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Re: The (long) future of paleontology
At 4:31 PM -0700 1/16/06, frank bliss wrote:
>There is also a lot to be said for the process of actually being "in the hole"
>with the fossils. No current technology has instinct, hunch, inspiration (or
>perspiration) and intuition. Past experience is invaluable when "deciding"
>where to dig. I walked up to a new outcrop once, studied it a bit, climbed up
>to a likely spot and sank my pick on the third swing into an isolated t-rex
>tooth (shattered it into 50 pieces since rebuilt). There weren't 4 other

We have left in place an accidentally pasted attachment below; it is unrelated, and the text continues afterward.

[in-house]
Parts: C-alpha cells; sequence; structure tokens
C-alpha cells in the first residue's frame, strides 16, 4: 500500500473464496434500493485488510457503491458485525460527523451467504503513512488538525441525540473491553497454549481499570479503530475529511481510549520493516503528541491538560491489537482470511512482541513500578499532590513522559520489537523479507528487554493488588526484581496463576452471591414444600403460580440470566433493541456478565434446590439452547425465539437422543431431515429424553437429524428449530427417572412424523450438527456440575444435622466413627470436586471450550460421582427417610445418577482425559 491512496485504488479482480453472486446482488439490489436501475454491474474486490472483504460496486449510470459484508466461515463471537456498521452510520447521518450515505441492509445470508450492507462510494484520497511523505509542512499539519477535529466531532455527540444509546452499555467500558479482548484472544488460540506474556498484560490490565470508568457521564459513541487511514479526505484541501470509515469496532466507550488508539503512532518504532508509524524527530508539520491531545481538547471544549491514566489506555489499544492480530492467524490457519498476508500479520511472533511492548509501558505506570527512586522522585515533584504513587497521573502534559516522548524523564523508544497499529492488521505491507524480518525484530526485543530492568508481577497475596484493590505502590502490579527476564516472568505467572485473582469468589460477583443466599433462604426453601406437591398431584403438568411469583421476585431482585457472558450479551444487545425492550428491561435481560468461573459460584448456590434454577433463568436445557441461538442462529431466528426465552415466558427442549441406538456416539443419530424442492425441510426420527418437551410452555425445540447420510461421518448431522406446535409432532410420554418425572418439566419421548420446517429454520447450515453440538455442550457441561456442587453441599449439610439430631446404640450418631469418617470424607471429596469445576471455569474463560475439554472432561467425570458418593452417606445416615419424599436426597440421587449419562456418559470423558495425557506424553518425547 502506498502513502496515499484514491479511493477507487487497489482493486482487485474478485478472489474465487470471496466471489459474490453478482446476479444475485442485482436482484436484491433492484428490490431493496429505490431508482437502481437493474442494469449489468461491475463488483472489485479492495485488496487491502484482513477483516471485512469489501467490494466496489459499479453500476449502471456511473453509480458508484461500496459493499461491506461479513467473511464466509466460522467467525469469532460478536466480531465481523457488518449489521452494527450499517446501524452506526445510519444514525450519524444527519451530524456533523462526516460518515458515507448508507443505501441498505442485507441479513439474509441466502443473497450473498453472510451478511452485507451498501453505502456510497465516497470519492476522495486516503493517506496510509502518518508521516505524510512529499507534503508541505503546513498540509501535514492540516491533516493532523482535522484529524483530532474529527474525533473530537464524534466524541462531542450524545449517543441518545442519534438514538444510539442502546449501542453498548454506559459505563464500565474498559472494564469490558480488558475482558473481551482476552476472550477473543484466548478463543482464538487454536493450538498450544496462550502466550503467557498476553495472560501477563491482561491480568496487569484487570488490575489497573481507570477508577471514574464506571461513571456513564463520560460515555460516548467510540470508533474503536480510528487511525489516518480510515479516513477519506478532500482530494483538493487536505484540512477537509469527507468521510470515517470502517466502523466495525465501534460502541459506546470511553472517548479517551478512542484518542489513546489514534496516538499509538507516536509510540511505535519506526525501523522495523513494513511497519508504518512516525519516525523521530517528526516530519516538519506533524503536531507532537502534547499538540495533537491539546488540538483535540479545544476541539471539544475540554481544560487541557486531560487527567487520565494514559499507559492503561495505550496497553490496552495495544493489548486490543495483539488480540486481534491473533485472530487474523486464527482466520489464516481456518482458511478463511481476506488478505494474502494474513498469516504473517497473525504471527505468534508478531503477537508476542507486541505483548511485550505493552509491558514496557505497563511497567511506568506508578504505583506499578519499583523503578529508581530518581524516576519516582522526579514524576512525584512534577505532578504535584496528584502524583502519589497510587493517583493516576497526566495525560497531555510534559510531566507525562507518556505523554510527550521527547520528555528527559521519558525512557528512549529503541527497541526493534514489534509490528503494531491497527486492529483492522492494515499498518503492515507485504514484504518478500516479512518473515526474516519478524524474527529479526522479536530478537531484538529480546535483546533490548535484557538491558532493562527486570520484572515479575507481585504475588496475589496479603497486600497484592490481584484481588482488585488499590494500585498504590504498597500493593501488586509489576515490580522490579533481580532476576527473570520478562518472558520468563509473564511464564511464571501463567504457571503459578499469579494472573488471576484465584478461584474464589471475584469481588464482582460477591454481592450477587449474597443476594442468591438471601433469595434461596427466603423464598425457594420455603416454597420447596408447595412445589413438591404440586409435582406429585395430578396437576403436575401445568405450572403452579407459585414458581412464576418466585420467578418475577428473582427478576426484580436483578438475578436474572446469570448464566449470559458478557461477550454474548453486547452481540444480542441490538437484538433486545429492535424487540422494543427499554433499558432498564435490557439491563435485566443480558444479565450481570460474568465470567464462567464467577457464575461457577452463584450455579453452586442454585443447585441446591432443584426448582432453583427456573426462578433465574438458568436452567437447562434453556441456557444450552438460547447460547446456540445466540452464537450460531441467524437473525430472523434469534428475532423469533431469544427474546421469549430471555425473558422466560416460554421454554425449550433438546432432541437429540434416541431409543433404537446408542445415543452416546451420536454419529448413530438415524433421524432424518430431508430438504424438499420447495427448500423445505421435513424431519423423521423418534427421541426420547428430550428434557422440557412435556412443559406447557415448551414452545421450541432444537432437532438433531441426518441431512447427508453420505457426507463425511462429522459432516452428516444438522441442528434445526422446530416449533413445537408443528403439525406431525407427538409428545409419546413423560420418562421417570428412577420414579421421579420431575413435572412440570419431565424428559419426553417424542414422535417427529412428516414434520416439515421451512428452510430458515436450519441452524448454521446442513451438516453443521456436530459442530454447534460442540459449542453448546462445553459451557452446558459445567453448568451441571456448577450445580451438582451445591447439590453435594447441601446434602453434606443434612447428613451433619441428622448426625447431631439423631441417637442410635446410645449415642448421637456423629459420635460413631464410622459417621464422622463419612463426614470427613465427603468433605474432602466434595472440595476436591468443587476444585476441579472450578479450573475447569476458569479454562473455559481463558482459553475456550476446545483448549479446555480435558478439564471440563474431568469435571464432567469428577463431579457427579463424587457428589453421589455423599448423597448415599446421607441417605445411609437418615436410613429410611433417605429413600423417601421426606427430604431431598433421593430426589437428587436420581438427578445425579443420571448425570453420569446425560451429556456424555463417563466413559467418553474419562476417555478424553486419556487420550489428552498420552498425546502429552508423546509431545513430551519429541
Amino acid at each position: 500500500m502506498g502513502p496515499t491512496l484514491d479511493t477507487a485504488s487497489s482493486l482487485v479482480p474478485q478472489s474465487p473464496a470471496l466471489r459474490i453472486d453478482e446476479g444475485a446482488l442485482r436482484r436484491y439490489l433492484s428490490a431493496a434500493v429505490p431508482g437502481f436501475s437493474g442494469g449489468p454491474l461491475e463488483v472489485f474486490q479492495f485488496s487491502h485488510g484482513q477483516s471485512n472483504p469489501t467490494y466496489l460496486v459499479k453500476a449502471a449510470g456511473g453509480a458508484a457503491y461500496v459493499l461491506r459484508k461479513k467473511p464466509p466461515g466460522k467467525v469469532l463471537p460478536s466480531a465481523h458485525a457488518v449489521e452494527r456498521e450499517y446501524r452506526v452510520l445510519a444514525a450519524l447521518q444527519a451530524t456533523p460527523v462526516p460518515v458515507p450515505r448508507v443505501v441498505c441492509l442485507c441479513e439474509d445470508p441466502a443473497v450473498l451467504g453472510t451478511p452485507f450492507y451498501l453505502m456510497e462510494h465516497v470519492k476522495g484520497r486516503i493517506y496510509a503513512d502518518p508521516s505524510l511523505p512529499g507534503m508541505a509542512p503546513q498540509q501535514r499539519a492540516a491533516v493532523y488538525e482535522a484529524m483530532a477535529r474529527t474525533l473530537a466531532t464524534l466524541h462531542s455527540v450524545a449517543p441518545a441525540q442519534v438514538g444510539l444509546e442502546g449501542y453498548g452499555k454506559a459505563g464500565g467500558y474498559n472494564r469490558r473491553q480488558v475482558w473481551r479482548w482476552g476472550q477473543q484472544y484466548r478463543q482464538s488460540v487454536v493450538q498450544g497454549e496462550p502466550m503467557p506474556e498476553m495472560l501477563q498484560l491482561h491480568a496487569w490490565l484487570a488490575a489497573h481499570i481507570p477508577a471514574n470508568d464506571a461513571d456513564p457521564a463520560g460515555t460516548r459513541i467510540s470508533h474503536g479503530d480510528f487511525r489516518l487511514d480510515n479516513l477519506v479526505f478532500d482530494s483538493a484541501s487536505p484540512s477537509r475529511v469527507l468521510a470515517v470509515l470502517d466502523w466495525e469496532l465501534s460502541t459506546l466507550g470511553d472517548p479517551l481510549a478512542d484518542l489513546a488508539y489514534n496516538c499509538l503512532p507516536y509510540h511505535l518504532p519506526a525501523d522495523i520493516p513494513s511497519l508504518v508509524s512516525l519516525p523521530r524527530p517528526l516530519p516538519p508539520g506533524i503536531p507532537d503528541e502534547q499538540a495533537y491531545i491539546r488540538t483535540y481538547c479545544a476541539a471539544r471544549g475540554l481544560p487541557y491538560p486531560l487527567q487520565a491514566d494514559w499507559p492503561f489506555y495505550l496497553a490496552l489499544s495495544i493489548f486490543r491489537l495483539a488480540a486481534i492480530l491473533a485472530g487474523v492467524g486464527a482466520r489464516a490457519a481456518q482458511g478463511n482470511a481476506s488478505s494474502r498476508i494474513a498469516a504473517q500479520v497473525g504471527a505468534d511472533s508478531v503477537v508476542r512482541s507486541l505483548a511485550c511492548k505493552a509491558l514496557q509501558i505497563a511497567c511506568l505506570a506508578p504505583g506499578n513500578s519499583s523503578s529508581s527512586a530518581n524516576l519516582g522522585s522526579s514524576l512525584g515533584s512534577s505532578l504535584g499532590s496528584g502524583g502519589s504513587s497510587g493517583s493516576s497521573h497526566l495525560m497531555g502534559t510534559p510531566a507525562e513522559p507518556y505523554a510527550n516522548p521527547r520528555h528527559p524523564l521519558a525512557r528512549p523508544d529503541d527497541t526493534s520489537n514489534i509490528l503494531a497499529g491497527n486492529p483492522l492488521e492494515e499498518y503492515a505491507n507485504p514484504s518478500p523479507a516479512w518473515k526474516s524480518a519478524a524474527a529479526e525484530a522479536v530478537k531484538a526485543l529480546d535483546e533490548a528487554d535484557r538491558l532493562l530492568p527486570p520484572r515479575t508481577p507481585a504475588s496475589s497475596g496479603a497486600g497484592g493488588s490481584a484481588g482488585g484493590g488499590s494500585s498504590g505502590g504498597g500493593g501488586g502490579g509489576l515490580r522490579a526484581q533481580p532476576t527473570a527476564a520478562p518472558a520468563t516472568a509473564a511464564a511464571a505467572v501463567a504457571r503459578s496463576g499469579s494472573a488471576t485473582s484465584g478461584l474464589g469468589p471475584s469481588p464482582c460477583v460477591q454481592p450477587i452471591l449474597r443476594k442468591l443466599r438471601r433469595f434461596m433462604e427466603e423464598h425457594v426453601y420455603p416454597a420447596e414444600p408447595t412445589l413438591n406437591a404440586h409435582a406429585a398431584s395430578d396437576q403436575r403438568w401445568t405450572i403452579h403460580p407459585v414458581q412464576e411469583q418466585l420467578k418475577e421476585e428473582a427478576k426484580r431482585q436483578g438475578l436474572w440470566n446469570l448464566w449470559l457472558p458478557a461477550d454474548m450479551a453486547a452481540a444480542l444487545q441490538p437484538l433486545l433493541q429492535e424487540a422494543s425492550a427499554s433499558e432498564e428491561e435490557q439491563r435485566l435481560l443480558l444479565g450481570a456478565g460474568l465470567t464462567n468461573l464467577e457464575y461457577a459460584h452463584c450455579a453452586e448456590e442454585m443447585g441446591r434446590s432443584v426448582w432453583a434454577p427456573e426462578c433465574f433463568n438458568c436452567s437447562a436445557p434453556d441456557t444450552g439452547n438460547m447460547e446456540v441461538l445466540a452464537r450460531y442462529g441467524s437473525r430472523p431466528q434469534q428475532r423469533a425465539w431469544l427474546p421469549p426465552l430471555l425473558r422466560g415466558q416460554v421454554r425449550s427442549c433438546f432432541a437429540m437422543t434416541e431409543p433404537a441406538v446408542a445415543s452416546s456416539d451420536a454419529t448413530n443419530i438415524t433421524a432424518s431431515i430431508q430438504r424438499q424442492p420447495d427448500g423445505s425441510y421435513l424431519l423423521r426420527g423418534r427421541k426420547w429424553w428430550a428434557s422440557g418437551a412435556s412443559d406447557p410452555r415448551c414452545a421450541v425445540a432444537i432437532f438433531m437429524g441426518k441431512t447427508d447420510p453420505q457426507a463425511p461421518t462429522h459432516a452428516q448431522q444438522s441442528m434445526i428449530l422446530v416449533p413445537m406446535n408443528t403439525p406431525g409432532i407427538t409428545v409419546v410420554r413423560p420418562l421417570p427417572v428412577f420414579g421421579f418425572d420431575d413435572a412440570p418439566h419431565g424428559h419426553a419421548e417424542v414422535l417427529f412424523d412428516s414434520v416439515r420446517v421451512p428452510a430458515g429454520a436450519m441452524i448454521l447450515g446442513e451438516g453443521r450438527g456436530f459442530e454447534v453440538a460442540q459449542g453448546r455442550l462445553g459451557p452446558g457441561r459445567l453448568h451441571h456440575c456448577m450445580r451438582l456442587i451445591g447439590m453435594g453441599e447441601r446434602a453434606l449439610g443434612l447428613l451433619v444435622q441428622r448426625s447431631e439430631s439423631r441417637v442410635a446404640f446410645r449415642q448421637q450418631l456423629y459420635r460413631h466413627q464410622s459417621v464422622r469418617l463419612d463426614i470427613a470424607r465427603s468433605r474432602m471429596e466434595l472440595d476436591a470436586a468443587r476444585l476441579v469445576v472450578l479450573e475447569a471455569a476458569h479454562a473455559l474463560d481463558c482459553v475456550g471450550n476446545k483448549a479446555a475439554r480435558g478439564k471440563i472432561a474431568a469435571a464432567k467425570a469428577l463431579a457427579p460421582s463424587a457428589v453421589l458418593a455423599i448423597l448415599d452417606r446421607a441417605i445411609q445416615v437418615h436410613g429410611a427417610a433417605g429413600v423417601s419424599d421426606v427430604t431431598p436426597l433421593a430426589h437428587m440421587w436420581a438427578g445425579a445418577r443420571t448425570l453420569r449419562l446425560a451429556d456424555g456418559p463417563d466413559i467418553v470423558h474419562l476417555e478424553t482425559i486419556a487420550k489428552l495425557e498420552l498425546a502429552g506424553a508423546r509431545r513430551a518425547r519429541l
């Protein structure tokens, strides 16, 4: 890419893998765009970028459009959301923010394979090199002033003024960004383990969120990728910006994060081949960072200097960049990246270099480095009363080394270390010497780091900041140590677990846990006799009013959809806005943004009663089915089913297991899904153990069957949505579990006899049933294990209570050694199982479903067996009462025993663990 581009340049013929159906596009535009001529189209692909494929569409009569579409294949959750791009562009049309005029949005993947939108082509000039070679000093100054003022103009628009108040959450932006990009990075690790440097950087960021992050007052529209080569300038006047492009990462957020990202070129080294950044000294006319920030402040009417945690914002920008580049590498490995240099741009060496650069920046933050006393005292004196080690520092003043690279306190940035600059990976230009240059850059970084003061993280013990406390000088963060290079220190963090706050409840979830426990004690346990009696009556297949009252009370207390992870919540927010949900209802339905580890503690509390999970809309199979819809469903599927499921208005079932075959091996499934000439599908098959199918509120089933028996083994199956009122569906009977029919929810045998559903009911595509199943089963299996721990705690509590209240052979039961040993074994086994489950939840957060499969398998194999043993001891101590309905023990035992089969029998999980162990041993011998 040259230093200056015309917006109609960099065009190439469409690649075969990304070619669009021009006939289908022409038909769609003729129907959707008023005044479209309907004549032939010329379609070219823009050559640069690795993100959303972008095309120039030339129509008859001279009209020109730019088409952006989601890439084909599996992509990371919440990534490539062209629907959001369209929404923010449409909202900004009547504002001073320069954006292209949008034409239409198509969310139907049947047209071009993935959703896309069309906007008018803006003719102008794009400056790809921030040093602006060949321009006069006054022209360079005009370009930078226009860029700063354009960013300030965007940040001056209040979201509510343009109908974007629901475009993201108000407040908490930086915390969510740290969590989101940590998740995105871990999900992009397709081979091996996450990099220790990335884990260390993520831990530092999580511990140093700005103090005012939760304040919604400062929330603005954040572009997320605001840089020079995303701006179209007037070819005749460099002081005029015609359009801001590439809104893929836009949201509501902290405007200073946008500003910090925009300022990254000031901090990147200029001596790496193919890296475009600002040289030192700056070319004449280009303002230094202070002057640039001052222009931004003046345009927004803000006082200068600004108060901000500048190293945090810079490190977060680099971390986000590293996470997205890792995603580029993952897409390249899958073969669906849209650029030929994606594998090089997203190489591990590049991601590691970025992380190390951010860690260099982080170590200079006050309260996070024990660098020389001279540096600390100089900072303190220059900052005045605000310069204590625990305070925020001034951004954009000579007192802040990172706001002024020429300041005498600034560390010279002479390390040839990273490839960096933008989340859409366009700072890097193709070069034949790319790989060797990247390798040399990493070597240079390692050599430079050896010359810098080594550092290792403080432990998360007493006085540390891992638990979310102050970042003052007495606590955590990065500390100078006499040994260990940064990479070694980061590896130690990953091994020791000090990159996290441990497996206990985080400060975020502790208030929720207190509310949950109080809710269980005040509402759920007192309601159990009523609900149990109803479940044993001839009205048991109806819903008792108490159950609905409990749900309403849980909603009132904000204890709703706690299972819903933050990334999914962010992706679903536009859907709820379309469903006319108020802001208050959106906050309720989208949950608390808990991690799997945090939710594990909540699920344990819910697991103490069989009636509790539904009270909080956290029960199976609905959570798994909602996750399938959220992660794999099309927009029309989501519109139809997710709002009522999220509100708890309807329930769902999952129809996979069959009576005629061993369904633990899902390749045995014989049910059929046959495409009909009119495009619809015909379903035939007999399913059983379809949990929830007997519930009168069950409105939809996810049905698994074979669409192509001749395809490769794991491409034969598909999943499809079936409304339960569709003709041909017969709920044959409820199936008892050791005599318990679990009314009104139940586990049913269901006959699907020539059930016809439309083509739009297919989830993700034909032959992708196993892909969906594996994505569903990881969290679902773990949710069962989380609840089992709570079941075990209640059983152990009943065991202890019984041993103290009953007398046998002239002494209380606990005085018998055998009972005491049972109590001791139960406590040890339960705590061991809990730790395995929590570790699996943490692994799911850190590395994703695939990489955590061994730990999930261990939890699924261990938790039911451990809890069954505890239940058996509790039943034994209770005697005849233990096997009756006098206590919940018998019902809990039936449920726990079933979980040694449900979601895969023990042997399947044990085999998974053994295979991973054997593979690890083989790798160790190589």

>fossils come off of that outcrop. Call it serendipity but I call it past
>experience combined with hunch which is something that no technology (given
>the size of the world) can accomplish within the next hundred years.
Good point. What I would hope technology could do is analyze a different set of
clues than the human eye and brain pick up. A good example is the ultraviolet
illumination used to highlight the bones in the new Wyoming/Thermopolis
Archaeopteryx. The bones jump out at the viewer rather than trying to hide
because they're just a shade different than the matrix.
Jeff Hecht, science & technology writer